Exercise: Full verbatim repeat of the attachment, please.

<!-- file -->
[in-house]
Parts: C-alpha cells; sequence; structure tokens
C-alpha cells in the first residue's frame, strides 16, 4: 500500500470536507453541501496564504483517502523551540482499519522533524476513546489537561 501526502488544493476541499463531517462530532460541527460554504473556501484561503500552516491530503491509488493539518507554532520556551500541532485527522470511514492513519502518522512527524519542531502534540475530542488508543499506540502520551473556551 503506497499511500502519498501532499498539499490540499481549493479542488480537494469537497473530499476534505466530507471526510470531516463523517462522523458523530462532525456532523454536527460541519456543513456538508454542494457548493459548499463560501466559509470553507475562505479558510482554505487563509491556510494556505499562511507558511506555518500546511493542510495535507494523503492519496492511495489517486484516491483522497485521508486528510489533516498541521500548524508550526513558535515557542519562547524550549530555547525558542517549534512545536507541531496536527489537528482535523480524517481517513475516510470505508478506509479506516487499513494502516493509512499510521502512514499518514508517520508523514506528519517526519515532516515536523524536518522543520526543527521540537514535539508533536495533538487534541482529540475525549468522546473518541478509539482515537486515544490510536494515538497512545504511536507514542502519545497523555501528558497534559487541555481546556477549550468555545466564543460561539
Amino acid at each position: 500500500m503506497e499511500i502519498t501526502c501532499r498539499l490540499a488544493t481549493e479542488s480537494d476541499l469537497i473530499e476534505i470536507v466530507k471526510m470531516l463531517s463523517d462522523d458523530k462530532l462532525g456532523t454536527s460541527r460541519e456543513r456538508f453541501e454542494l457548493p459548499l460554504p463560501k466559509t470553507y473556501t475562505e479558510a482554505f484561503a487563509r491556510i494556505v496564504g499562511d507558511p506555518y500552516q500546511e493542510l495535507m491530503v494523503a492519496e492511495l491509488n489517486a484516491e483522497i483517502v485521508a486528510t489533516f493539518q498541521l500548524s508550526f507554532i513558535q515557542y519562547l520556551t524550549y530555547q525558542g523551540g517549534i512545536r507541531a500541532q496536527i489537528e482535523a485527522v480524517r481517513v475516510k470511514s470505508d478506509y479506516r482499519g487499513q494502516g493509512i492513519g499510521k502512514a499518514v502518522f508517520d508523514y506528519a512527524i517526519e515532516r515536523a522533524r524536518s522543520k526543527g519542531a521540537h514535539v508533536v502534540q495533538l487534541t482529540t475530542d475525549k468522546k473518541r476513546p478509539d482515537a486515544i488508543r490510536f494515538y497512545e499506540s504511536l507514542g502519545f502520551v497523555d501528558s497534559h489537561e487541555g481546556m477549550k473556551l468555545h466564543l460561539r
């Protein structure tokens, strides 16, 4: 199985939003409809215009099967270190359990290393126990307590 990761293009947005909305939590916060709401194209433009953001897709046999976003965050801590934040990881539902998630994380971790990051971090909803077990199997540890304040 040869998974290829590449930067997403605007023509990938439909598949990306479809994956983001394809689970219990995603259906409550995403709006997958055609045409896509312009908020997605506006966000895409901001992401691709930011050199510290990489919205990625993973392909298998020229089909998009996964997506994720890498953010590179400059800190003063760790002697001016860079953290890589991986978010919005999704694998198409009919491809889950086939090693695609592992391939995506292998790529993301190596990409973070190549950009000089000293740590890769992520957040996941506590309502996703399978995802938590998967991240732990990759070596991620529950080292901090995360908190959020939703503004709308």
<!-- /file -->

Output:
[in-house]
Parts: C-alpha cells; sequence; structure tokens
C-alpha cells in the first residue's frame, strides 16, 4: 500500500470536507453541501496564504483517502523551540482499519522533524476513546489537561 501526502488544493476541499463531517462530532460541527460554504473556501484561503500552516491530503491509488493539518507554532520556551500541532485527522470511514492513519502518522512527524519542531502534540475530542488508543499506540502520551473556551 503506497499511500502519498501532499498539499490540499481549493479542488480537494469537497473530499476534505466530507471526510470531516463523517462522523458523530462532525456532523454536527460541519456543513456538508454542494457548493459548499463560501466559509470553507475562505479558510482554505487563509491556510494556505499562511507558511506555518500546511493542510495535507494523503492519496492511495489517486484516491483522497485521508486528510489533516498541521500548524508550526513558535515557542519562547524550549530555547525558542517549534512545536507541531496536527489537528482535523480524517481517513475516510470505508478506509479506516487499513494502516493509512499510521502512514499518514508517520508523514506528519517526519515532516515536523524536518522543520526543527521540537514535539508533536495533538487534541482529540475525549468522546473518541478509539482515537486515544490510536494515538497512545504511536507514542502519545497523555501528558497534559487541555481546556477549550468555545466564543460561539
Amino acid at each position: 500500500m503506497e499511500i502519498t501526502c501532499r498539499l490540499a488544493t481549493e479542488s480537494d476541499l469537497i473530499e476534505i470536507v466530507k471526510m470531516l463531517s463523517d462522523d458523530k462530532l462532525g456532523t454536527s460541527r460541519e456543513r456538508f453541501e454542494l457548493p459548499l460554504p463560501k466559509t470553507y473556501t475562505e479558510a482554505f484561503a487563509r491556510i494556505v496564504g499562511d507558511p506555518y500552516q500546511e493542510l495535507m491530503v494523503a492519496e492511495l491509488n489517486a484516491e483522497i483517502v485521508a486528510t489533516f493539518q498541521l500548524s508550526f507554532i513558535q515557542y519562547l520556551t524550549y530555547q525558542g523551540g517549534i512545536r507541531a500541532q496536527i489537528e482535523a485527522v480524517r481517513v475516510k470511514s470505508d478506509y479506516r482499519g487499513q494502516g493509512i492513519g499510521k502512514a499518514v502518522f508517520d508523514y506528519a512527524i517526519e515532516r515536523a522533524r524536518s522543520k526543527g519542531a521540537h514535539v508533536v502534540q495533538l487534541t482529540t475530542d475525549k468522546k473518541r476513546p478509539d482515537a486515544i488508543r490510536f494515538y497512545e499506540s504511536l507514542g502519545f502520551v497523555d501528558s497534559h489537561e487541555g481546556m477549550k473556551l468555545h466564543l460561539r
């Protein structure tokens, strides 16, 4: 199985939003409809215009099967270190359990290393126990307590 990761293009947005909305939590916060709401194209433009953001897709046999976003965050801590934040990881539902998630994380971790990051971090909803077990199997540890304040 040869998974290829590449930067997403605007023509990938439909598949990306479809994956983001394809689970219990995603259906409550995403709006997958055609045409896509312009908020997605506006966000895409901001992401691709930011050199510290990489919205990625993973392909298998020229089909998009996964997506994720890498953010590179400059800190003063760790002697001016860079953290890589991986978010919005999704694998198409009919491809889950086939090693695609592992391939995506292998790529993301190596990409973070190549950009000089000293740590890769992520957040996941506590309502996703399978995802938590998967991240732990990759070596991620529950080292901090995360908190959020939703503004709308």